The Palms here are very stately and this is a gorgeous mansion guest house with meticulously manicured landscaping. I’ve uploaded some photos for you to enjoy of my place here, because folks, it won’t get any better than this for the rest of my journey. I’m the queen of Africa for a moment in time, and I’m loving every minute of it.

I have an embroidered pink flowered bedspread. It reminds me of my little girl bed! I feel like a little princess going to bed under my flowered spread and mosquito net canopy. In Africa there is much time to reflect on life. It is as if time stands still.

I took photos this morning of my breakfast which I hope to upload, nothing special but the highlight was real watermelon jam. Now that on bread was a slice of real happiness. I was waited on again in true African style. The managers and workers here truly know about service. It is a thing of beauty.

I am waiting to hear from Farouk. He’s truly sick. He has some food poisioning. In the village his relatives gave him food which culturally, he could not refuse. He’s sure the food was days old and all they had. He went to the village because his mother is very ill and he was picking her up and taking her to the hospital. During that time he was stricken with horrible dysentery and he has become so weak I thought he was going to pass out yesterday while trying to help me negotiate my bags into the car. So we paid some Bodas (drivers of boda bodas) some 1000 Shillings to carry my bags to the car. I will probably not see him today. There is no pepto bismol here and I looked in my bags and cannot find it.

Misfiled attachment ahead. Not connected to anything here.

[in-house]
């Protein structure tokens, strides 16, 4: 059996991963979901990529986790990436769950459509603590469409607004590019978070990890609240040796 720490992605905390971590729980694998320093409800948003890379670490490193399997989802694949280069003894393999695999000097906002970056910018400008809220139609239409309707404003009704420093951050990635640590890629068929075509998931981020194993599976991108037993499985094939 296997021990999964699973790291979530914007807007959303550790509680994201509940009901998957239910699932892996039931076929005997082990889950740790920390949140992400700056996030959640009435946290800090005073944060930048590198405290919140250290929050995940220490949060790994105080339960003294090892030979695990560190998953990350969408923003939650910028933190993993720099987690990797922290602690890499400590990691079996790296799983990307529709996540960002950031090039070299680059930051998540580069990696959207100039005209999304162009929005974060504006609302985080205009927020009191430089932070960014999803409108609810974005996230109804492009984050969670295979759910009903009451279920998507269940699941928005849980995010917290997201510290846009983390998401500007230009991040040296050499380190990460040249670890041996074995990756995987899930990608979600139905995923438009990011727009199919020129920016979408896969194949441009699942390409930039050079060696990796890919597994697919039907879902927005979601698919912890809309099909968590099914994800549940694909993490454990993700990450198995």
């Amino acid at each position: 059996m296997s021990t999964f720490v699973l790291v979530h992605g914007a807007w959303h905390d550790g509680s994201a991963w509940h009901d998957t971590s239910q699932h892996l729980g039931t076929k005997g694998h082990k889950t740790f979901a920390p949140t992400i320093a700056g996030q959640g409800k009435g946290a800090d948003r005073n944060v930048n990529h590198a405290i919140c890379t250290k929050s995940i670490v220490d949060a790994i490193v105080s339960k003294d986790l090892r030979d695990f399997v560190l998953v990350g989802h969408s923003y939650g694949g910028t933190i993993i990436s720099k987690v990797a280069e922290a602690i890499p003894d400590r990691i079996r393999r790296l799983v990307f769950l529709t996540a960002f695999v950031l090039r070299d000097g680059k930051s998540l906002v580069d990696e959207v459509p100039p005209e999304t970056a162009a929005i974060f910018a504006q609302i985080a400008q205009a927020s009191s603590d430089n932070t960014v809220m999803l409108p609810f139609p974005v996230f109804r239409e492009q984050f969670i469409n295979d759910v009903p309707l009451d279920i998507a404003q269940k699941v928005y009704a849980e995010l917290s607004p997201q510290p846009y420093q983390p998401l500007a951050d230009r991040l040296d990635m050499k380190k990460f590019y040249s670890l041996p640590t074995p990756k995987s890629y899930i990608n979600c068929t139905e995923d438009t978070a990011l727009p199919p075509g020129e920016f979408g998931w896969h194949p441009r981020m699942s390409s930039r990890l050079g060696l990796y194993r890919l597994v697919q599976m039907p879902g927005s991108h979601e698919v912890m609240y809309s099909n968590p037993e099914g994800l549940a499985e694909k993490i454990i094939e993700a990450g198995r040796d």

Rachel, did you pack that for me my dear daughter? I know we were putting it in the polka dotted bag…where is it?

So here is my life in Jinja for the next two days.

We are waiting for the bicycle ambulance to be built and painted. We will then be packing it and a few other surprises on a truck owned by one of Farouk’s friend, where it will go with cargo to Kampala and then be put on the big bus to Kitgum. We have to beat the bus there somehow so we can make sure that our unloaded goodies make it into our possesion. We are loaded down. I have clothing and toys and dolls and so many other things for the children. I went and bought Primary I and II books for each subject for the orphanage teachers. I have drawing paper, crayons, pens, pencils, writing tablets, geometry sets and erasers. We have dolls for all the girls and cars for all the boys. This will be a day like the children will never have known. They have nothing right now. Can you imagine? Thanks to my generous donors all this will be possible. We are also delivering IV drip and setups, medication and treatment for many diseases and infections, anti-fever medication, vitamins, bandages and other wonderful things. Some I can’t write about in case a certain someone sees this and then knows the surprise!!!